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Posts Tagged ‘Random House’

Blair Picks Barnett to Broker Book Deal

Yesterday afternoon the Bookseller broke the story that literary lawyer to the stars Bob Barnett would be representing Tony Blair – and shopping around the former UK prime minister’s interests to America first. So of course, people are wondering a) who will get the book and b) how much they will have to pay for it. Bill Clinton money? Alan Greenspan money? Something even greater?

The advance will be inflated by Blair’s perceived value in the US, said one leading publisher of political books. “The Americans love him. They see him as an articulate George W. Bush. He’ll get a good whack out of a US publisher.” And the direct approach to the US is seen to thwart UK agents who were vying for a slice of the action. “It will be a shoot out between HarperCollins and Random House, but I think HarperCollins will prevail despite the much trumped link with Gail Rebuck‘s husband. [Rupert] Murdoch‘s keen and he’s got deep pockets,” said a major non-fiction publisher. “They’ve been political bedfellows for a very long time, and [News Corp] is a multimedia company,” a leading UK literary agent added. Shootout royale? Major league auction? Stay tuned, as the drill goes..

Egmont Guns for US Kids’ Market

Egmont is planning to launch a U.S. business next year following a move into third place in the UK children’s publisher league table, ahead of rivals Random House and HarperCollins, reports the Bookseller’s Katherine Rushton. “We are looking to develop a U.S. business, and we will look to establish a U.S. office early next year,” said group managing director Rob McMenemy. “That’s a big move for us.”

McMenemy highlighted the Lemony Snicket series and Nestle Prize-winning author Julia Golding as “significant contributors” to the company’s performance. The growth at Egmont Publishing was led by classic brands including the Thomas Story Library and Mr Men, and the acquisition of new licences for Bob the Builder and Lazy Town. Egmont recently launched a new research-based series fiction list, 2Heads.

Yes, Virginia, Harry Potter Changed the Publishing Industry

As sales of HARRY POTTER AND THE DEATHLY HALLOWS climb enough to sell out its first printing – prompting Scholastic to up the number of copies in print to 14 million – AP’s Hillel Italie asks a slew of publishing movers and shakers how Harry Potter has changed the industry. First, no book could have possibly sold this quickly. “With Potter, you have almost a perfect storm of events,” said Steve Ross, president and publisher of Collins, a division of HarperCollins. “You have changes in technology and capacity, the synergy that worked so effectively between the books and the movies, and, most importantly…they were books of startling quality.”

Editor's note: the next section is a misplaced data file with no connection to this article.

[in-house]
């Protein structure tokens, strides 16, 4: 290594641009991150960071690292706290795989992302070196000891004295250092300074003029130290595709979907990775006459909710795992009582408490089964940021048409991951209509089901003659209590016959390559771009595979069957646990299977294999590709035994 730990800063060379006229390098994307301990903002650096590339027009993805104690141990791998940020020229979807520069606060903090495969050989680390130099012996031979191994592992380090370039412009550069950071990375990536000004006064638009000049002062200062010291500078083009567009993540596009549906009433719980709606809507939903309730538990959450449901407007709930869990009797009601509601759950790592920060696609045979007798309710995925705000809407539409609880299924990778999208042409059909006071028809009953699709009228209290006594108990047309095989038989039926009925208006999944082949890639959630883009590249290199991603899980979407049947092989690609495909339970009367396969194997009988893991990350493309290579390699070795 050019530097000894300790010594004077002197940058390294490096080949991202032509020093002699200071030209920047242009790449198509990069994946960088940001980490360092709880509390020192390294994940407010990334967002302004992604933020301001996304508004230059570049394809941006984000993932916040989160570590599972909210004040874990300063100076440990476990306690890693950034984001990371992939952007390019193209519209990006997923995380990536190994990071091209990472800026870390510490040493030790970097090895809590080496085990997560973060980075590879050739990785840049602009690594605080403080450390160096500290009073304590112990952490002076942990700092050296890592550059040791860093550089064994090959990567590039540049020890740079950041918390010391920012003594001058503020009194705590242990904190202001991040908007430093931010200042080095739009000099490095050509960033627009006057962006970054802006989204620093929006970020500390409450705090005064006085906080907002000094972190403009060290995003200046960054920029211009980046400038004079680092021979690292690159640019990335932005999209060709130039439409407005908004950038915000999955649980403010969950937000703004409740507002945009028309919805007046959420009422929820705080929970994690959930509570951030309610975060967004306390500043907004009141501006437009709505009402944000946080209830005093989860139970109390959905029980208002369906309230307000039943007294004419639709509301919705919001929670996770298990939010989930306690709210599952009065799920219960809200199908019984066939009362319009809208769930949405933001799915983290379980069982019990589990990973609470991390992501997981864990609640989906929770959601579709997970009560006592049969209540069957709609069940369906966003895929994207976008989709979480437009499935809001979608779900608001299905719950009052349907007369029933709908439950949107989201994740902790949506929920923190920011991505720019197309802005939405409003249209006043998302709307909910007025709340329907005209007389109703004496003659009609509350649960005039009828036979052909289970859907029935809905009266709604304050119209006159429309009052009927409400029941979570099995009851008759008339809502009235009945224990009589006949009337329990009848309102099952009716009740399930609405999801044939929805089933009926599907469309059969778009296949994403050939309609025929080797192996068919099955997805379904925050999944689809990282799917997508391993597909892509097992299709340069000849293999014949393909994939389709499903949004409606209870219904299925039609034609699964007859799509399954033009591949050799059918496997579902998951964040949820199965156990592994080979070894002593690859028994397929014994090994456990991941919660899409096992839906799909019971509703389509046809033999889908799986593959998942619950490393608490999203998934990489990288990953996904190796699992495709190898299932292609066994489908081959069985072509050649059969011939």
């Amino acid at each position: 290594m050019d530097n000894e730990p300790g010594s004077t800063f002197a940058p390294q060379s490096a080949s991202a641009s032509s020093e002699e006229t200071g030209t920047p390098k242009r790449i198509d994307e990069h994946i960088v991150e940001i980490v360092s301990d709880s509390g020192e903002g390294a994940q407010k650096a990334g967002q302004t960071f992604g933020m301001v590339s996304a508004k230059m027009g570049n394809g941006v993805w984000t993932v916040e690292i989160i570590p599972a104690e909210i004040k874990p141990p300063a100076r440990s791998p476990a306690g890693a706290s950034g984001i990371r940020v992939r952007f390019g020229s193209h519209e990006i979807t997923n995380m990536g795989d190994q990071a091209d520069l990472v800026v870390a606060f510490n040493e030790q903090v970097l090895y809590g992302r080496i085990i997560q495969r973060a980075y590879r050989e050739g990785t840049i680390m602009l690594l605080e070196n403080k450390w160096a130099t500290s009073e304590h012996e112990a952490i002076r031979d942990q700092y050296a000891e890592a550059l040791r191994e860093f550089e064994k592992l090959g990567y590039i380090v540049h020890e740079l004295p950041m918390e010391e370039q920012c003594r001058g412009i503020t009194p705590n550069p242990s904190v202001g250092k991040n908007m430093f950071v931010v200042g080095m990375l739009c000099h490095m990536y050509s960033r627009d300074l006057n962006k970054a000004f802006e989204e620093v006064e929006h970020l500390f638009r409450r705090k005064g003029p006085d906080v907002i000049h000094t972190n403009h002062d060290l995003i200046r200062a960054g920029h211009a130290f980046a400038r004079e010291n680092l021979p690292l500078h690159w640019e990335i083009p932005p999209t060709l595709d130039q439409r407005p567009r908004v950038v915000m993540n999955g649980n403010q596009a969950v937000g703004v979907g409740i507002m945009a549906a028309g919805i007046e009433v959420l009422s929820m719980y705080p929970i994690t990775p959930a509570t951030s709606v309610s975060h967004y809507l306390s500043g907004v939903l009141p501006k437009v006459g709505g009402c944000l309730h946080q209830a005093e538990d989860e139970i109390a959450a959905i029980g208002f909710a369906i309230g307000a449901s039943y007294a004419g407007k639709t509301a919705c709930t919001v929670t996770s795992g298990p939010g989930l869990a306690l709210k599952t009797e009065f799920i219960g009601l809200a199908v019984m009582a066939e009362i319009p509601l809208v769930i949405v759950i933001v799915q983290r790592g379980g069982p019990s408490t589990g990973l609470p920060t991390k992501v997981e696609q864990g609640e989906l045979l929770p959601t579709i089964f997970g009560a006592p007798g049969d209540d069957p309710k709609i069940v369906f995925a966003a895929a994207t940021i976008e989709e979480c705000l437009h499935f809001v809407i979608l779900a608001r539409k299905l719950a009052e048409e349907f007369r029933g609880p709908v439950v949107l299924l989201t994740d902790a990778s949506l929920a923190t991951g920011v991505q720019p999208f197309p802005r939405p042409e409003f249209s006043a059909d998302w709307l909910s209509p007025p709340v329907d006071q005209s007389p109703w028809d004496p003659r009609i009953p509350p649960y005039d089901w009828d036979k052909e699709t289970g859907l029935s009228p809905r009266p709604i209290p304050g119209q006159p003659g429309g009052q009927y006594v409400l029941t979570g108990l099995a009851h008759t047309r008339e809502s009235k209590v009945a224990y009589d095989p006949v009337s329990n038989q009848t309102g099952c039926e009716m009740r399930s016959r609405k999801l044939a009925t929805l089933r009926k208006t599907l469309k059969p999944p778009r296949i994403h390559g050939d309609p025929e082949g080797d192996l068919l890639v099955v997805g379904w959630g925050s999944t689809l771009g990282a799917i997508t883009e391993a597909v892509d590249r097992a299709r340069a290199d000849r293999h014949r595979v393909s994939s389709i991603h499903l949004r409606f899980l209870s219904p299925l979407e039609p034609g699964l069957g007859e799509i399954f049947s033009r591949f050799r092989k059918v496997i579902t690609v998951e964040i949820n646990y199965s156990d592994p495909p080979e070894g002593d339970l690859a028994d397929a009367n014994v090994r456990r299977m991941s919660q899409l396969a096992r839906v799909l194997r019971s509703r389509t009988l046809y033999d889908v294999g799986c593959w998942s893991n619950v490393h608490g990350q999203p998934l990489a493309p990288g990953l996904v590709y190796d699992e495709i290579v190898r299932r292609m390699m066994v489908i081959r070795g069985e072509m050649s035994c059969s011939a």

Doubleday Broadway president and publisher Steve Rubin credits Potter for changing the way the imprint will market the next book by Dan Brown. “I surely would hesitate before trying to do something like 12 million copies…but thanks largely to Potter, we can think about numbers we wouldn’t have imagined before.” Other ways Harry Potter changed and was changed: fewer distribution hubs causing more efficient delivery patterns; better technology enabling email use for manuscript delivery, supply and demand updates and communication; and a blockbuster mentality helped by the movies. “It wasn’t conceivable for a hardcover book to have that kind of sales, even for a book as sought after as Jaws,” said Random House spokesperson Stuart Appelbaum. “At that time, the mass market paperback was the format for multimillion sellers. But mass merchandisers weren’t selling as many books, and at the same velocity, as they do today.”

Cannon Named Editor-at-Large at Ballantine

Pamela Cannon will join the Random House Publishing Group as Editor at Large, Ballantine Books, specializing in acquiring and editing lifestyle books. Cannon’s hire is effective September 10 and she will report to Libby McGuire, Senior Vice President and Publisher, working from her office in Weston, Connecticut. Previously, Cannon ran her own literary services outpost and worked for Artisan, Pocket and Random House in a variety of publicity and editorial positions.